For a quick visual look check out this video.
Winchester also sports the oldest High Street in Britain, which dates back to pre-Roman times. The road was originally so well used that an eroded track was created. This eventually drew enough attention as a throughway that people ended up settling in this very location. The Romans decided to construct a marketplace and this core idea has remained to this day as we walked through the booths of people selling their wares.
The earliest records held within the British Museum Archives date back to 1753 and were the Trustee Meeting notes. These notes detailed the committee’s decisions and how they shaped the trajectory of the museum. From a collection standpoint these bound records are in a disjointed order which impedes finding needed information. Many archivists face this frustrating dilemma as these collections not only need to be accessible but also preserved and cataloged.
The Museum Act of 1963 called for complete transparency of Board decisions. This allows public access to understanding how the collection has grown. Extensive staff records have been meticulously kept which provides a rich detail of the staff history. This is regularly accessed by individuals seeking ancestry information. To me, this acts as a shining example that it is incredibly difficult to say whether or not a piece of information will retain value over time.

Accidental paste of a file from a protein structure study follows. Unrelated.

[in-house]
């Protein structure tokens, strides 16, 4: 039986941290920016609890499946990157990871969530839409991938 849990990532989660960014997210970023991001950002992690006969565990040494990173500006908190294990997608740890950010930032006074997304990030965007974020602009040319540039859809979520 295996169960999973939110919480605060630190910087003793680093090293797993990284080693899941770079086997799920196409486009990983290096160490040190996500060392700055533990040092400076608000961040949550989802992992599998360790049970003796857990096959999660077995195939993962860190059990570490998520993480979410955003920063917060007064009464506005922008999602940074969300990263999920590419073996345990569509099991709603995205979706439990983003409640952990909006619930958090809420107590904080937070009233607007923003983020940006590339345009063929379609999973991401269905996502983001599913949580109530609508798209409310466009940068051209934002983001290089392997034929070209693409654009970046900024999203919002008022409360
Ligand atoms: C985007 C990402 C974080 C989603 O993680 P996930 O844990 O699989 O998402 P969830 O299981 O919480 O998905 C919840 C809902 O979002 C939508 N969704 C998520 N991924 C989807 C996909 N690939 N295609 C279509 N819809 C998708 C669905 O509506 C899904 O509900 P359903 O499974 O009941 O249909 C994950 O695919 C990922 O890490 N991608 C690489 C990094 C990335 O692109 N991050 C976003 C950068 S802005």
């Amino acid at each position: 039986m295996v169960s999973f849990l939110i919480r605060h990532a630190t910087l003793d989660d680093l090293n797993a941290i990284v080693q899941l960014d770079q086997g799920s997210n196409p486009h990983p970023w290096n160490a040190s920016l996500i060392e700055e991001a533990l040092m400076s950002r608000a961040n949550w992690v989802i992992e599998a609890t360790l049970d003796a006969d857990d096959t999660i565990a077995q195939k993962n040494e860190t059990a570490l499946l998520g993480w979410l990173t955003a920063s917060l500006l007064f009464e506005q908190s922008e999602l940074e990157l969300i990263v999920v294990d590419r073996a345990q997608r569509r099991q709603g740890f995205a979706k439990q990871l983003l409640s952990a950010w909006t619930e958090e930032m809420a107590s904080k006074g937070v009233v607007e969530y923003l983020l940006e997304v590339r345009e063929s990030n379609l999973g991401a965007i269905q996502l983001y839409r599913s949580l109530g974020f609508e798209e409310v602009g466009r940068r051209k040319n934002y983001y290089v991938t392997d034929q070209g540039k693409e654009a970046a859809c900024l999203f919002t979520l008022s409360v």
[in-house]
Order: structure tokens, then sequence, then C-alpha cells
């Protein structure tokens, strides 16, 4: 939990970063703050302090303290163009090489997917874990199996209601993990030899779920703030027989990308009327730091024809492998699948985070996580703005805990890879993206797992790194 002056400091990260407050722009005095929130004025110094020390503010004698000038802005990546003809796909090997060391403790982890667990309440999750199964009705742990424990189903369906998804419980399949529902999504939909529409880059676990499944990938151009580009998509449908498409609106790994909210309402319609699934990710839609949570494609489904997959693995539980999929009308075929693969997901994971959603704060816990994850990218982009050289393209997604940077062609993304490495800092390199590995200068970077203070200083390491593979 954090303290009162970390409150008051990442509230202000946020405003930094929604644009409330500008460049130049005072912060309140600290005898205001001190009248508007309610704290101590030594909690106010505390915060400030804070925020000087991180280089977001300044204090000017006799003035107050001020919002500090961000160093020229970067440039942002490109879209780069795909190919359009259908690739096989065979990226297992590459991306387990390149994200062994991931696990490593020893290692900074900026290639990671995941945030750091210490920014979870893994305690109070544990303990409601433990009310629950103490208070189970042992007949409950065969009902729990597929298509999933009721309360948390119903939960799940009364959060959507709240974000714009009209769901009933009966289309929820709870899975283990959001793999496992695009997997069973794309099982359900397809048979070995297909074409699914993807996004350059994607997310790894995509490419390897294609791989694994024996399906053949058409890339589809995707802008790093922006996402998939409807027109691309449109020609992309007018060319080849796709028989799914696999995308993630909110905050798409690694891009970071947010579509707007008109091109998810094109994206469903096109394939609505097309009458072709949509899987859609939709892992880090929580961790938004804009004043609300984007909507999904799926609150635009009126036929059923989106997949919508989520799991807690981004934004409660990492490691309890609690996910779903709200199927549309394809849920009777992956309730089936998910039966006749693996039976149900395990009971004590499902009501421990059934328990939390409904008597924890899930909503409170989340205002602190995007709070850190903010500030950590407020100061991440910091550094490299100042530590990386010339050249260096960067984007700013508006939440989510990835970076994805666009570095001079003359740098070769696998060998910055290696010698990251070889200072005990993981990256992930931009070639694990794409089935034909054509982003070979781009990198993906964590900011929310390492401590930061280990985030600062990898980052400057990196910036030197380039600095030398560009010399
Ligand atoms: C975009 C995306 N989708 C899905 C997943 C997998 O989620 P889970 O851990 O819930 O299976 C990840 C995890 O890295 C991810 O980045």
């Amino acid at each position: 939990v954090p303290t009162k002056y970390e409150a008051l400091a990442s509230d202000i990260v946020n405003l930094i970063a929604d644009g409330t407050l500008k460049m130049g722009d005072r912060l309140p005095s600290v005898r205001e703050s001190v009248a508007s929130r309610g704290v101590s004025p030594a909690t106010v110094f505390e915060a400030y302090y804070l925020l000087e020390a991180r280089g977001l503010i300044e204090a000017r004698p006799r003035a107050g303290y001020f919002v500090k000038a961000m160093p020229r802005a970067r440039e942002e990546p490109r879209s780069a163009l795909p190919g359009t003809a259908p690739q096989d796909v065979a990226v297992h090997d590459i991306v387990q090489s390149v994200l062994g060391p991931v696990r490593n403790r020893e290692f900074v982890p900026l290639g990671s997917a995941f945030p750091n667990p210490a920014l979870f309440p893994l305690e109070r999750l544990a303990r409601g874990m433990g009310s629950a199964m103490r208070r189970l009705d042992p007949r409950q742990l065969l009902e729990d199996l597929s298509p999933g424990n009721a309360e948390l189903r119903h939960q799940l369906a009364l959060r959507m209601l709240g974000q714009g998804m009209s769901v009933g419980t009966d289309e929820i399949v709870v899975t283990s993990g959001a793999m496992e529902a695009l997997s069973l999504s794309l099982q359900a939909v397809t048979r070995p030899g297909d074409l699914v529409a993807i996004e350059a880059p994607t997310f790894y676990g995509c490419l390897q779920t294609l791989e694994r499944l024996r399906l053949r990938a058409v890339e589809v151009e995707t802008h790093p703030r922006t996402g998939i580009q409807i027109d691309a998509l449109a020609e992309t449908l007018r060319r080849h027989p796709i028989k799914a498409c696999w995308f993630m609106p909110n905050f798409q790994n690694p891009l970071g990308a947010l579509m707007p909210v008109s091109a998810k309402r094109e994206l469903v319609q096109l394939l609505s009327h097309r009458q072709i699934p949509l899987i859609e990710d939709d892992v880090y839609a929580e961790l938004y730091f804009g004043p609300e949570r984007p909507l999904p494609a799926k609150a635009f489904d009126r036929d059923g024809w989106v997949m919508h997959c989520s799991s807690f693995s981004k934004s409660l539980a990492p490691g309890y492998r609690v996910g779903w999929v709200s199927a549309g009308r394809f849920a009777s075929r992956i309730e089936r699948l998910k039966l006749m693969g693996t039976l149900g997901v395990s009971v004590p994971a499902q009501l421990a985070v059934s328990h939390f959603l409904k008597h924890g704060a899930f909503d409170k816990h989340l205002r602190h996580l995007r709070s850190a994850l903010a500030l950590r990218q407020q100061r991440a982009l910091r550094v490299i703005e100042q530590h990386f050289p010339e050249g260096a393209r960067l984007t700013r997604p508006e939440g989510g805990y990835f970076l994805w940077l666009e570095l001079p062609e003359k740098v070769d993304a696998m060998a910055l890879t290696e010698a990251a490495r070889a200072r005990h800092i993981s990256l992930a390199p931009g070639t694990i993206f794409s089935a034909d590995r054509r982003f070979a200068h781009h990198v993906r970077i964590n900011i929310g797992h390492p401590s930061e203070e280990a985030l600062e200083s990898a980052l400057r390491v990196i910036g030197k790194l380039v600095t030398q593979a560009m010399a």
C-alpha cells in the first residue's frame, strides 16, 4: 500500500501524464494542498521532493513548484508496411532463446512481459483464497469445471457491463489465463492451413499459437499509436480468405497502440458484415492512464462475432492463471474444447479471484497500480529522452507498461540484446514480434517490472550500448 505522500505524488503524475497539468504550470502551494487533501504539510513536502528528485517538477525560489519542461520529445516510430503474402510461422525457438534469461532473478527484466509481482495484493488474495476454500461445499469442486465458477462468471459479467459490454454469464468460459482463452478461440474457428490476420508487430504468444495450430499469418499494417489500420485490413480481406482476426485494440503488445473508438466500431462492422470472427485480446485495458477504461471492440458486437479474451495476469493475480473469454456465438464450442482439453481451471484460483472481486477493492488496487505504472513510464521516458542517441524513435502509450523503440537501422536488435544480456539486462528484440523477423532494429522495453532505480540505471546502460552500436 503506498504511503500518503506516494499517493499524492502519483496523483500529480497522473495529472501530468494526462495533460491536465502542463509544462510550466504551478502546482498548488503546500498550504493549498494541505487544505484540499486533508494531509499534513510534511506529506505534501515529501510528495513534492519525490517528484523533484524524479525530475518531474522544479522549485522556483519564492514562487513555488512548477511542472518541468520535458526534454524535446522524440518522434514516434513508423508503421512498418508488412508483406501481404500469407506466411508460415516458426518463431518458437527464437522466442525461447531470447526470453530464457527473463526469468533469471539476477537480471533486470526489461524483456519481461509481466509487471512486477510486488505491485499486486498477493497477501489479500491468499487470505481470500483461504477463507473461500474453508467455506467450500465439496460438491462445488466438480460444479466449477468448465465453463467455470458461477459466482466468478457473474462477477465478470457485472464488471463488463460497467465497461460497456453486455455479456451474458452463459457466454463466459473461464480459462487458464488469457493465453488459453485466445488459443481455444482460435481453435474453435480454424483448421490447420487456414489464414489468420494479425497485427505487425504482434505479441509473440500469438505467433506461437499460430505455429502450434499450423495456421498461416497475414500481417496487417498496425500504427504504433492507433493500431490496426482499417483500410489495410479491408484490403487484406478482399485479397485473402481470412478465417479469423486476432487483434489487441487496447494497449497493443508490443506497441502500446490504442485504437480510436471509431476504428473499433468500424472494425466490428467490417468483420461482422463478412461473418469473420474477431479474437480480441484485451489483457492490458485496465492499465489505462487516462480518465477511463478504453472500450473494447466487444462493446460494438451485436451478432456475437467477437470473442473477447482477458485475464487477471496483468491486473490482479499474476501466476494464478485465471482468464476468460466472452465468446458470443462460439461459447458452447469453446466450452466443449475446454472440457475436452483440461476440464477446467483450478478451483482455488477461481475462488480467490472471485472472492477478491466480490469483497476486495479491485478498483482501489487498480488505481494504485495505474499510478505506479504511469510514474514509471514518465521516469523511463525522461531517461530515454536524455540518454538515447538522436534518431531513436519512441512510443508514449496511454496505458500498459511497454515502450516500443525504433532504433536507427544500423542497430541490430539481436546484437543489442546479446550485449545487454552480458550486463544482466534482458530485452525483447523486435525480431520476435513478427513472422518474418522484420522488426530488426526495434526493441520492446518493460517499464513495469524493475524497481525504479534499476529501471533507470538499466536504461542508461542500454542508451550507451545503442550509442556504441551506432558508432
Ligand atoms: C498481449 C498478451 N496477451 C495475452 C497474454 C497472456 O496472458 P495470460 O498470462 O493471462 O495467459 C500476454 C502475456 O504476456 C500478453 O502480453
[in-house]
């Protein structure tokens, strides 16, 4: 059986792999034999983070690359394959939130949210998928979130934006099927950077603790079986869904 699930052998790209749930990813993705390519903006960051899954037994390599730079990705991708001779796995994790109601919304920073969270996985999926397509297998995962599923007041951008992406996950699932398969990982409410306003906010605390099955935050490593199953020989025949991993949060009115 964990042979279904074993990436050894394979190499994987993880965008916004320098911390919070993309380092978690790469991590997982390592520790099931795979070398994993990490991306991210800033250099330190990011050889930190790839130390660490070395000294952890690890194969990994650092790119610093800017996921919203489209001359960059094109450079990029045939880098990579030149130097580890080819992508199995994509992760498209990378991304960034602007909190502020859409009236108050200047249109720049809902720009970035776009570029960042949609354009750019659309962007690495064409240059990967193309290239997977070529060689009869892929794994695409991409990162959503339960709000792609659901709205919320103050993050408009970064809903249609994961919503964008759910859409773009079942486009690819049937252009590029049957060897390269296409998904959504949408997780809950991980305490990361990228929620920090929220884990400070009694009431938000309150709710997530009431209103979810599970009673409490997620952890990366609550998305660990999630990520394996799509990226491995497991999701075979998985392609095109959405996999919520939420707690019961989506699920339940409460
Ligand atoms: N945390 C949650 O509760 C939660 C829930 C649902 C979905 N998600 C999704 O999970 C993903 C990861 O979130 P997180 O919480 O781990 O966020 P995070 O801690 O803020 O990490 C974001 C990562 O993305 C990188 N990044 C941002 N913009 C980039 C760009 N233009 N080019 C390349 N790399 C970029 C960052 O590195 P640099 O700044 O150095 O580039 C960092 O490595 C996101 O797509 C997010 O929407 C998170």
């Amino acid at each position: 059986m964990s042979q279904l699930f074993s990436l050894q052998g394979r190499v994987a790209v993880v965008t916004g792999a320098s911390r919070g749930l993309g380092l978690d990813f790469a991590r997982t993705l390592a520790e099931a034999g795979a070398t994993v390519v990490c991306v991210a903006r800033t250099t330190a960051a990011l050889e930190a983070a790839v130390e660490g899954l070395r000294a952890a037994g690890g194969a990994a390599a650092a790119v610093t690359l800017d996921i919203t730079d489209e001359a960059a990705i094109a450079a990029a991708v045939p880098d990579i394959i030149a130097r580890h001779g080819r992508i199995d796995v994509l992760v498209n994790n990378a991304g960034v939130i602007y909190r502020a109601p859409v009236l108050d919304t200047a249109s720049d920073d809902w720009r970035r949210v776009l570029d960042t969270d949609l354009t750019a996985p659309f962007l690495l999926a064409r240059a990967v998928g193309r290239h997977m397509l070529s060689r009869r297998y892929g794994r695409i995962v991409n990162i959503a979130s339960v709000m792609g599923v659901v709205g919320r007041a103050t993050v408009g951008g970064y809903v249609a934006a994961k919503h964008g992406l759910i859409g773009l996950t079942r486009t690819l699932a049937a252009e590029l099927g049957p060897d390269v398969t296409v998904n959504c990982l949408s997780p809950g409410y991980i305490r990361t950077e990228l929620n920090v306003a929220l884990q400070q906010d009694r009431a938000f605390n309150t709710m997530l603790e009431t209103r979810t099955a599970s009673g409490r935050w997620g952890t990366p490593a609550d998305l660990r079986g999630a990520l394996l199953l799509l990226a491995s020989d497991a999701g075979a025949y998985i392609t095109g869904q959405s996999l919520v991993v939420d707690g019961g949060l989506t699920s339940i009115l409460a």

The entire history of the museum is well documented within these archives – detailing the highs and lows of the collections, staff and the building uniting them both. Francesca Hiller, the head archivist, shared stories of the importance of having time and funding to properly preserve and organize a collection. Without this foundation both the collections and the persons attempting to utilize it suffer. There are artifacts within the British Museum whose origin and history that are lost and unknown – thus leading to questions that are unanswered.